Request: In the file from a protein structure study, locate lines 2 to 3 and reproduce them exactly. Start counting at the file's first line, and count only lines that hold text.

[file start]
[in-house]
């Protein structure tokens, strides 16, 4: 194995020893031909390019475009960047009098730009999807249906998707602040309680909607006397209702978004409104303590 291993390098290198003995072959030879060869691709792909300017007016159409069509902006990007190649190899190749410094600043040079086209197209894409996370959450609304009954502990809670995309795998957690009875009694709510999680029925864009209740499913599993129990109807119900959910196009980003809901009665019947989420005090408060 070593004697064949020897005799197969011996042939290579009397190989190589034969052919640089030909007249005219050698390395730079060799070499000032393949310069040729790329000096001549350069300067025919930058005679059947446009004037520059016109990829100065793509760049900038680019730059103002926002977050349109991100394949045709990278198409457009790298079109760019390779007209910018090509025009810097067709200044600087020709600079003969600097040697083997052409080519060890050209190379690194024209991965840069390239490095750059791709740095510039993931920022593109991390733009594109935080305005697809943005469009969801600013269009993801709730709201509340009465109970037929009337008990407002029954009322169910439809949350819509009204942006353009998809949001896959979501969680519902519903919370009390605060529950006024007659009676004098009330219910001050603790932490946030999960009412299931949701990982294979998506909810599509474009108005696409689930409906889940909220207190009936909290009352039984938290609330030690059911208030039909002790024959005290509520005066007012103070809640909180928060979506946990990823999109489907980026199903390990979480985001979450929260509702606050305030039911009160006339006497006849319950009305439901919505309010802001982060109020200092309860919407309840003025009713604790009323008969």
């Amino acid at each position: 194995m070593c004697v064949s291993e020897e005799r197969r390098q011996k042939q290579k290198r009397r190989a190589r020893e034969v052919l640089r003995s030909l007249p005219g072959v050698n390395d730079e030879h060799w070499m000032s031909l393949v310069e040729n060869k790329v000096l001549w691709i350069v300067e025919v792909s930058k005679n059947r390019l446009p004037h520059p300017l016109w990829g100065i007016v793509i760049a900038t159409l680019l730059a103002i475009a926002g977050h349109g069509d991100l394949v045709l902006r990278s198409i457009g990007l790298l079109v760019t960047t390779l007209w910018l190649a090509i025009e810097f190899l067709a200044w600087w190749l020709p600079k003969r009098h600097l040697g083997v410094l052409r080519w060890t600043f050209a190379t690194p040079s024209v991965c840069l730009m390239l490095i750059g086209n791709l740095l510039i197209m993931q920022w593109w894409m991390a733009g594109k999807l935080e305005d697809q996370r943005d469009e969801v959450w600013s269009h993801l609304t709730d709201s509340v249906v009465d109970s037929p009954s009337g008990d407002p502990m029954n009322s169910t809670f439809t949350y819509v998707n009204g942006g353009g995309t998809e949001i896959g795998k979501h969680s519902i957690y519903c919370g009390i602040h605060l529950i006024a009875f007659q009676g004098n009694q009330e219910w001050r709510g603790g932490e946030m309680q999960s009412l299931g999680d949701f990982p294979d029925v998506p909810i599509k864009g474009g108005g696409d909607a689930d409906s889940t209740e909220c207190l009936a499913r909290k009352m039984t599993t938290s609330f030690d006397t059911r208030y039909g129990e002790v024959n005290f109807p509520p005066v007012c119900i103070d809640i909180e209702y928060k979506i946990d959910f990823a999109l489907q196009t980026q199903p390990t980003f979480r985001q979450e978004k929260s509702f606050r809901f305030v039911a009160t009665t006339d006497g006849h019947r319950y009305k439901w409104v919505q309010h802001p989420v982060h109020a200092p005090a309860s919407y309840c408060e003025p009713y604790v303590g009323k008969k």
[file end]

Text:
């Protein structure tokens, strides 16, 4: 194995020893031909390019475009960047009098730009999807249906998707602040309680909607006397209702978004409104303590 291993390098290198003995072959030879060869691709792909300017007016159409069509902006990007190649190899190749410094600043040079086209197209894409996370959450609304009954502990809670995309795998957690009875009694709510999680029925864009209740499913599993129990109807119900959910196009980003809901009665019947989420005090408060 070593004697064949020897005799197969011996042939290579009397190989190589034969052919640089030909007249005219050698390395730079060799070499000032393949310069040729790329000096001549350069300067025919930058005679059947446009004037520059016109990829100065793509760049900038680019730059103002926002977050349109991100394949045709990278198409457009790298079109760019390779007209910018090509025009810097067709200044600087020709600079003969600097040697083997052409080519060890050209190379690194024209991965840069390239490095750059791709740095510039993931920022593109991390733009594109935080305005697809943005469009969801600013269009993801709730709201509340009465109970037929009337008990407002029954009322169910439809949350819509009204942006353009998809949001896959979501969680519902519903919370009390605060529950006024007659009676004098009330219910001050603790932490946030999960009412299931949701990982294979998506909810599509474009108005696409689930409906889940909220207190009936909290009352039984938290609330030690059911208030039909002790024959005290509520005066007012103070809640909180928060979506946990990823999109489907980026199903390990979480985001979450929260509702606050305030039911009160006339006497006849319950009305439901919505309010802001982060109020200092309860919407309840003025009713604790009323008969």
């Amino acid at each position: 194995m070593c004697v064949s291993e020897e005799r197969r390098q011996k042939q290579k290198r009397r190989a190589r020893e034969v052919l640089r003995s030909l007249p005219g072959v050698n390395d730079e030879h060799w070499m000032s031909l393949v310069e040729n060869k790329v000096l001549w691709i350069v300067e025919v792909s930058k005679n059947r390019l446009p004037h520059p300017l016109w990829g100065i007016v793509i760049a900038t159409l680019l730059a103002i475009a926002g977050h349109g069509d991100l394949v045709l902006r990278s198409i457009g990007l790298l079109v760019t960047t390779l007209w910018l190649a090509i025009e810097f190899l067709a200044w600087w190749l020709p600079k003969r009098h600097l040697g083997v410094l052409r080519w060890t600043f050209a190379t690194p040079s024209v991965c840069l730009m390239l490095i750059g086209n791709l740095l510039i197209m993931q920022w593109w894409m991390a733009g594109k999807l935080e305005d697809q996370r943005d469009e969801v959450w600013s269009h993801l609304t709730d709201s509340v249906v009465d109970s037929p009954s009337g008990d407002p502990m029954n009322s169910t809670f439809t949350y819509v998707n009204g942006g353009g995309t998809e949001i896959g795998k979501h969680s519902i957690y519903c919370g009390i602040h605060l529950i006024a009875f007659q009676g004098n009694q009330e219910w001050r709510g603790g932490e946030m309680q999960s009412l299931g999680d949701f990982p294979d029925v998506p909810i599509k864009g474009g108005g696409d909607a689930d409906s889940t209740e909220c207190l009936a499913r909290k009352m039984t599993t938290s609330f030690d006397t059911r208030y039909g129990e002790v024959n005290f109807p509520p005066v007012c119900i103070d809640i909180e209702y928060k979506i946990d959910f990823a999109l489907q196009t980026q199903p390990t980003f979480r985001q979450e978004k929260s509702f606050r809901f305030v039911a009160t009665t006339d006497g006849h019947r319950y009305k439901w409104v919505q309010h802001p989420v982060h109020a200092p005090a309860s919407y309840c408060e003025p009713y604790v303590g009323k008969k």